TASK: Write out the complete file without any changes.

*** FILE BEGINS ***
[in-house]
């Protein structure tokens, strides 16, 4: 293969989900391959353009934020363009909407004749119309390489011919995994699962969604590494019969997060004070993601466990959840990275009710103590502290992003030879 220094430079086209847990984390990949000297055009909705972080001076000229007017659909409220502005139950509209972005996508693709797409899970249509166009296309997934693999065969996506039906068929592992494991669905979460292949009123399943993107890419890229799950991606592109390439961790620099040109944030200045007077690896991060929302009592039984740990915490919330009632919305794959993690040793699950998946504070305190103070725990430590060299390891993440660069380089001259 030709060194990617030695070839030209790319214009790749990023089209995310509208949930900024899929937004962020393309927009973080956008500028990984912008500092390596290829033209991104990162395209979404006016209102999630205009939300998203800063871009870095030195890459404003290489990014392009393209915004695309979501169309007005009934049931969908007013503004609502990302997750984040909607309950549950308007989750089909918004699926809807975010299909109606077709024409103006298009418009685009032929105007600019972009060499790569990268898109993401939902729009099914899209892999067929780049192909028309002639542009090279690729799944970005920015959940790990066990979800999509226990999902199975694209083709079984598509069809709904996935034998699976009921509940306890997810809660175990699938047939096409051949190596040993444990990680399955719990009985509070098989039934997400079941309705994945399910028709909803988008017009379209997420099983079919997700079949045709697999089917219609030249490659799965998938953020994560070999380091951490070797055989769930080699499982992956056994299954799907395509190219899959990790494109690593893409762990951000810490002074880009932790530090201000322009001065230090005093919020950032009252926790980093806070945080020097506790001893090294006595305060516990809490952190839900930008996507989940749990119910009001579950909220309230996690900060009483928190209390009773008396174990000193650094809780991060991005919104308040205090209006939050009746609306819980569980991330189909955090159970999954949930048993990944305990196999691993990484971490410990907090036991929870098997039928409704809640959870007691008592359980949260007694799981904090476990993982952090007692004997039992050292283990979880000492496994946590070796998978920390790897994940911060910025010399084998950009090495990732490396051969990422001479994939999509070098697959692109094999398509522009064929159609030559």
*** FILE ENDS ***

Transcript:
[in-house]
């Protein structure tokens, strides 16, 4: 293969989900391959353009934020363009909407004749119309390489011919995994699962969604590494019969997060004070993601466990959840990275009710103590502290992003030879 220094430079086209847990984390990949000297055009909705972080001076000229007017659909409220502005139950509209972005996508693709797409899970249509166009296309997934693999065969996506039906068929592992494991669905979460292949009123399943993107890419890229799950991606592109390439961790620099040109944030200045007077690896991060929302009592039984740990915490919330009632919305794959993690040793699950998946504070305190103070725990430590060299390891993440660069380089001259 030709060194990617030695070839030209790319214009790749990023089209995310509208949930900024899929937004962020393309927009973080956008500028990984912008500092390596290829033209991104990162395209979404006016209102999630205009939300998203800063871009870095030195890459404003290489990014392009393209915004695309979501169309007005009934049931969908007013503004609502990302997750984040909607309950549950308007989750089909918004699926809807975010299909109606077709024409103006298009418009685009032929105007600019972009060499790569990268898109993401939902729009099914899209892999067929780049192909028309002639542009090279690729799944970005920015959940790990066990979800999509226990999902199975694209083709079984598509069809709904996935034998699976009921509940306890997810809660175990699938047939096409051949190596040993444990990680399955719990009985509070098989039934997400079941309705994945399910028709909803988008017009379209997420099983079919997700079949045709697999089917219609030249490659799965998938953020994560070999380091951490070797055989769930080699499982992956056994299954799907395509190219899959990790494109690593893409762990951000810490002074880009932790530090201000322009001065230090005093919020950032009252926790980093806070945080020097506790001893090294006595305060516990809490952190839900930008996507989940749990119910009001579950909220309230996690900060009483928190209390009773008396174990000193650094809780991060991005919104308040205090209006939050009746609306819980569980991330189909955090159970999954949930048993990944305990196999691993990484971490410990907090036991929870098997039928409704809640959870007691008592359980949260007694799981904090476990993982952090007692004997039992050292283990979880000492496994946590070796998978920390790897994940911060910025010399084998950009090495990732490396051969990422001479994939999509070098697959692109094999398509522009064929159609030559």